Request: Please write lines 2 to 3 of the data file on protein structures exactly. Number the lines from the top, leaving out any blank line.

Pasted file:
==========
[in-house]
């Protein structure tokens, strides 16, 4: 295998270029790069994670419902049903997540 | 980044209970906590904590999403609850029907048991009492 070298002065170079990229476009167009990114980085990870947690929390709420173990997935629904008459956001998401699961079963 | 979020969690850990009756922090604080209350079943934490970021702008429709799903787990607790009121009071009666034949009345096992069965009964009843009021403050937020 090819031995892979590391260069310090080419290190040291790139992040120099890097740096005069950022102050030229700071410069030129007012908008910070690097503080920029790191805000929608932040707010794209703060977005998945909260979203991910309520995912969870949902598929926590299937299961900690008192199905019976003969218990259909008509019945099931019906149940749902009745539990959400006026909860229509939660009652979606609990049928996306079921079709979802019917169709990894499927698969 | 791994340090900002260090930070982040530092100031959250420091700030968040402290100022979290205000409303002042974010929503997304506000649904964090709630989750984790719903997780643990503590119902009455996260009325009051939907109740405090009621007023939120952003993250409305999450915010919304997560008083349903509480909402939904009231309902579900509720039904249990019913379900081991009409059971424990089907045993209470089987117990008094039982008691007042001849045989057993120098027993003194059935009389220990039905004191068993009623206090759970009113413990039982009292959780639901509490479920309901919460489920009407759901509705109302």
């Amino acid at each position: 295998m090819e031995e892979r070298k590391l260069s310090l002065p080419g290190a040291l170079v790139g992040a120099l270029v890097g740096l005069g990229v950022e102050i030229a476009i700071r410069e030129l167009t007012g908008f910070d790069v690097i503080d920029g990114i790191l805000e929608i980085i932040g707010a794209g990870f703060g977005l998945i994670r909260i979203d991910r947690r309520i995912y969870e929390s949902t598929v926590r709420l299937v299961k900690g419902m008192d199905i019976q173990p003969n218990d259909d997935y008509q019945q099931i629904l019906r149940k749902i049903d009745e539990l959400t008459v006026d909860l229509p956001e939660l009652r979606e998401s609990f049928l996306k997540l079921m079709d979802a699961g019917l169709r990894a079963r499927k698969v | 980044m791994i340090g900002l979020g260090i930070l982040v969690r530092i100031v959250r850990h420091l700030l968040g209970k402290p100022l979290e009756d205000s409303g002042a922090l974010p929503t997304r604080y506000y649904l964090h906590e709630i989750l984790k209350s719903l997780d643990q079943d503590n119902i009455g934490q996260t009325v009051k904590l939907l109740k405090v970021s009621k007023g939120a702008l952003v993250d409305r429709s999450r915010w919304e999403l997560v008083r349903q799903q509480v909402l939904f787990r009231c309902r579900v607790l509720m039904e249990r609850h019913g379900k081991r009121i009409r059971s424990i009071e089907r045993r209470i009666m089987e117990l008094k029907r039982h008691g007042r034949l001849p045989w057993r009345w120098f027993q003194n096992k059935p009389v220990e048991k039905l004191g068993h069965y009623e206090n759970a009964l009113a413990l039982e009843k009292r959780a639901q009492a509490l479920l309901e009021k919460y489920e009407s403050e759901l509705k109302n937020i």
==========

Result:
């Protein structure tokens, strides 16, 4: 295998270029790069994670419902049903997540 | 980044209970906590904590999403609850029907048991009492 070298002065170079990229476009167009990114980085990870947690929390709420173990997935629904008459956001998401699961079963 | 979020969690850990009756922090604080209350079943934490970021702008429709799903787990607790009121009071009666034949009345096992069965009964009843009021403050937020 090819031995892979590391260069310090080419290190040291790139992040120099890097740096005069950022102050030229700071410069030129007012908008910070690097503080920029790191805000929608932040707010794209703060977005998945909260979203991910309520995912969870949902598929926590299937299961900690008192199905019976003969218990259909008509019945099931019906149940749902009745539990959400006026909860229509939660009652979606609990049928996306079921079709979802019917169709990894499927698969 | 791994340090900002260090930070982040530092100031959250420091700030968040402290100022979290205000409303002042974010929503997304506000649904964090709630989750984790719903997780643990503590119902009455996260009325009051939907109740405090009621007023939120952003993250409305999450915010919304997560008083349903509480909402939904009231309902579900509720039904249990019913379900081991009409059971424990089907045993209470089987117990008094039982008691007042001849045989057993120098027993003194059935009389220990039905004191068993009623206090759970009113413990039982009292959780639901509490479920309901919460489920009407759901509705109302």
């Amino acid at each position: 295998m090819e031995e892979r070298k590391l260069s310090l002065p080419g290190a040291l170079v790139g992040a120099l270029v890097g740096l005069g990229v950022e102050i030229a476009i700071r410069e030129l167009t007012g908008f910070d790069v690097i503080d920029g990114i790191l805000e929608i980085i932040g707010a794209g990870f703060g977005l998945i994670r909260i979203d991910r947690r309520i995912y969870e929390s949902t598929v926590r709420l299937v299961k900690g419902m008192d199905i019976q173990p003969n218990d259909d997935y008509q019945q099931i629904l019906r149940k749902i049903d009745e539990l959400t008459v006026d909860l229509p956001e939660l009652r979606e998401s609990f049928l996306k997540l079921m079709d979802a699961g019917l169709r990894a079963r499927k698969v | 980044m791994i340090g900002l979020g260090i930070l982040v969690r530092i100031v959250r850990h420091l700030l968040g209970k402290p100022l979290e009756d205000s409303g002042a922090l974010p929503t997304r604080y506000y649904l964090h906590e709630i989750l984790k209350s719903l997780d643990q079943d503590n119902i009455g934490q996260t009325v009051k904590l939907l109740k405090v970021s009621k007023g939120a702008l952003v993250d409305r429709s999450r915010w919304e999403l997560v008083r349903q799903q509480v909402l939904f787990r009231c309902r579900v607790l509720m039904e249990r609850h019913g379900k081991r009121i009409r059971s424990i009071e089907r045993r209470i009666m089987e117990l008094k029907r039982h008691g007042r034949l001849p045989w057993r009345w120098f027993q003194n096992k059935p009389v220990e048991k039905l004191g068993h069965y009623e206090n759970a009964l009113a413990l039982e009843k009292r959780a639901q009492a509490l479920l309901e009021k919460y489920e009407s403050e759901l509705k109302n937020i």